In June 1861 a 25 year old currier rented a sublet building at 211/2 Bishop Lane in Hull. A currier is a tradesman that following the tanning of a hide, dresses and finishes the leather, and he was called Joseph Henry Fenner. He made all things leather but especially hoses and straps and in 1868 there is an invoice for 50ft of leather house at 2/6p per foot. Business was not easy as there was a slump in 1866/67 and he went broke twice. However he made sure that all his debtors were paid and by 1874 his business had expanded such that he had to find bigger premises and moved to Chapel Lane, one street away. By then his main work was supplying leather transmission belts that drove the machines of industry.
Joseph H. Fenner.
An advert from 1880's. As can be seen Fenner also made belts from woven hair and walrus hide and seamless woven hoses.
Unfortunately at 50 Joseph died following being thrown from his pony and trap in 1866. His two sons Henry, the elder, and Walter had been working in the business and continued the work.
Blue plaque on the building in Chapel Lane.
The business continued to expand and by 1890 they needed a larger factory so purchased 18 acres of land in village of Marfleet a few miles east of the centre of Hull. By 1893 the factory had started production. The company had built house for it's workers at 3/6p and 5/- out of wages of 25/- and 28/- per week. They were also one of the first palces to have a telephone in Hull. They were given the number 'Hull8'. 1 to 6 were allocated to the telephone company themselves. By WWI they were exporting 70% of their production. The War obviously decimated that market and they were lucky to survive to the end of the Conflict.
By 1920's they moved away from leather belts to woven belting and invested in looms. Then with the coming of machinery being powered by electric motors they started to sell endless rubber V belts that were made by Gilmer Ltd in Philadelphia in UK, South Africa, Australia and New Zealand. Sales continued to grow and in 1936 Fenner built their own factory to make V belts at Marfleet and the first ones came of the line in 1937. They also started making pulleys at this time. In the same year the Company became a Public Company with a share capital of £250,000. The V belts and pulleys were the mainstay of the business until the 1990's.
In 1940 the Company had moved a lot of it's manufacturing to shadow factories in Heckmondwike and Colne. This proved a wise move as in 1941 the Marfleet factory was badly bombed.
Bomb disposal team with 250lb weapon removed from Fenner's factory in Marfleet. Probably 1941.
The company worked hard for the war effort making military webbing belts, parachute harnesses and over 3 million feet of fire hose. They also supplied the V belts that were used on the 'bouncing bombs that were designed by Barnes Wallis for the Dam Busters Mission.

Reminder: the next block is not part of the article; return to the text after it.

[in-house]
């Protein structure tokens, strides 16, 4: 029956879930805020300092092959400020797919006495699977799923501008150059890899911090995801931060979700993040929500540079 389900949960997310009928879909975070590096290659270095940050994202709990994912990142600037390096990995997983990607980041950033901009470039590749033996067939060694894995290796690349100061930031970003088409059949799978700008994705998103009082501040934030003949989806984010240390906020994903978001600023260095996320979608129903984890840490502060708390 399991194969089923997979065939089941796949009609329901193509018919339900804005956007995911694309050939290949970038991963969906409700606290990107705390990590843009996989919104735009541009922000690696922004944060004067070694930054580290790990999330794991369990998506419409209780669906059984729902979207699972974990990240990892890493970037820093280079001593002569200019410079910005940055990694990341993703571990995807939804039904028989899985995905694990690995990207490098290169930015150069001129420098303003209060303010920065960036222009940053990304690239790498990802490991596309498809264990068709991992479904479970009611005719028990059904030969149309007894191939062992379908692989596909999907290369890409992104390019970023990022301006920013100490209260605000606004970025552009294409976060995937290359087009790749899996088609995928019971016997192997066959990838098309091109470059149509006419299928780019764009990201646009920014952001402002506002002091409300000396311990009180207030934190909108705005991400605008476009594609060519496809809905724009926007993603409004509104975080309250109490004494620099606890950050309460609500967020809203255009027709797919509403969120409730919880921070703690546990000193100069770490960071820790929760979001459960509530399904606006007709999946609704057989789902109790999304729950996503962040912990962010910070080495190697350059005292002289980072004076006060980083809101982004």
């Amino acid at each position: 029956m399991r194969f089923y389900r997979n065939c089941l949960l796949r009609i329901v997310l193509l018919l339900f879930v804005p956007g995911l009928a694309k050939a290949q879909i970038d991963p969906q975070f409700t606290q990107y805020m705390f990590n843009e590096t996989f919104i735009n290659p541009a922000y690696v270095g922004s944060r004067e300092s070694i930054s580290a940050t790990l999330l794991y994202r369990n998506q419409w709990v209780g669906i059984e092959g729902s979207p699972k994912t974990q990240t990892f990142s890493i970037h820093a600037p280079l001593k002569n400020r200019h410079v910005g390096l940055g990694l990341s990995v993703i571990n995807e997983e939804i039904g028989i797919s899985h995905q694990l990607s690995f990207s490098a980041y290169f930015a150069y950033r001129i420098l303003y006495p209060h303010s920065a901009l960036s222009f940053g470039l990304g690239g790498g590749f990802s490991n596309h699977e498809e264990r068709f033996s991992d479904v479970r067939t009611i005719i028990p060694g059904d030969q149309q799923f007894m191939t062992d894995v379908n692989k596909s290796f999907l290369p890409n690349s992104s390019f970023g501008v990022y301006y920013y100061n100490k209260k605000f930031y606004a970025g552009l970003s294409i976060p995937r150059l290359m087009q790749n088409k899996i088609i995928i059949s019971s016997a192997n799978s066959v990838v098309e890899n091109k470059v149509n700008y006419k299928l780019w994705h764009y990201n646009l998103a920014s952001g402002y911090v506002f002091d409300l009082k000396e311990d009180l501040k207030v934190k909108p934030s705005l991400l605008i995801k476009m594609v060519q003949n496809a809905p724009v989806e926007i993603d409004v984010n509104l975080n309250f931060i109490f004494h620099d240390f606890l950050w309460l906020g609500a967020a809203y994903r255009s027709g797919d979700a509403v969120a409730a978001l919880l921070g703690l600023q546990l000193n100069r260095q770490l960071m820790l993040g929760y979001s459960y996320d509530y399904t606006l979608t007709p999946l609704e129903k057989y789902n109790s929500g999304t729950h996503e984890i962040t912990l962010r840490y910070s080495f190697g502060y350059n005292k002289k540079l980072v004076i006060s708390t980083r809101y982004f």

The bomb had to be spun the opposite way from it's direction of travel so that it did not 'dig in' when bouncing and so cleared the protective nets at the dams. The V belts use can be seen from the motor to axis of the bomb to induce spin.
After the war rebuilding commenced and the company thought of new products such as conveyor belting. Sydney Hainsworth joined Fenner's straight from University in 1921. He was appointed a director in 1930 and in 1945 promoted again to Chairman and was to influence the growth of the company until he retired in 1974 when he was made President. By 1947 Marfleet was back in production and in 1950's factories were opened in India, Australia and South Africa too. In 1950 there was a fatal fire at Creswell Colliery In Nottinghamshire. The fact that the rubber and canvas convey belting caught fire due to friction caused 80 deaths and the National Coal Board asked Fenner to look into a solution to the problem. They developed Fennerplast which is still in production today and is a mainstay. Through to the 1990's the company continued to create new products and buy or merge with other companies so that, along with their v belt and pulley business and the conveyor belting they were handling automotive oil seal, roller and wheel conveyors, high pressure vacuum pumps and electro microscopes among other items.
L to R. Ray Illingworth, England and Yorkshire Captain; Jimmy Binks, born in Hull and played for Yorkshire and England; S.B. Hainsworth, Cairman J.H. Fenner and Co. Ltd; Brian Close, Yorkshire and England Captain, Sir Len Hutton, Yorkshire and England Captain. Taken in the 1960's.
Len Hutton worked for Fenner's in publicity and marketing following his cricket days. My father also worked for Fenner's all his working life following WWII and his claim to fame was that in the annual head office cricket match he score more runs than Sir Len Hutton. Sir Len scored 1 and my dad got 2!
This railway bridge on Hedon Road near Marfleet always reminded me I was close to home until it was changed with the road widening scheme to four lanes in 2003.
In the 1990's the company had a major reorganisation and the change was made from a diverse engineering business to one concentrating on reinforced polymers. Business were sold and the company was left with no debt. Conveyor belting is still made at Marfleet and 80% of the production is exported. Along with other large plants all over the world Fenner's are the largest manufacturers of conveyor belting in the world. The Registered office is at Hesslewood Hall west of Hull and there are plans for a completely new research centre at Marfleet in the near future. A Hull company conveying goods and driving the world.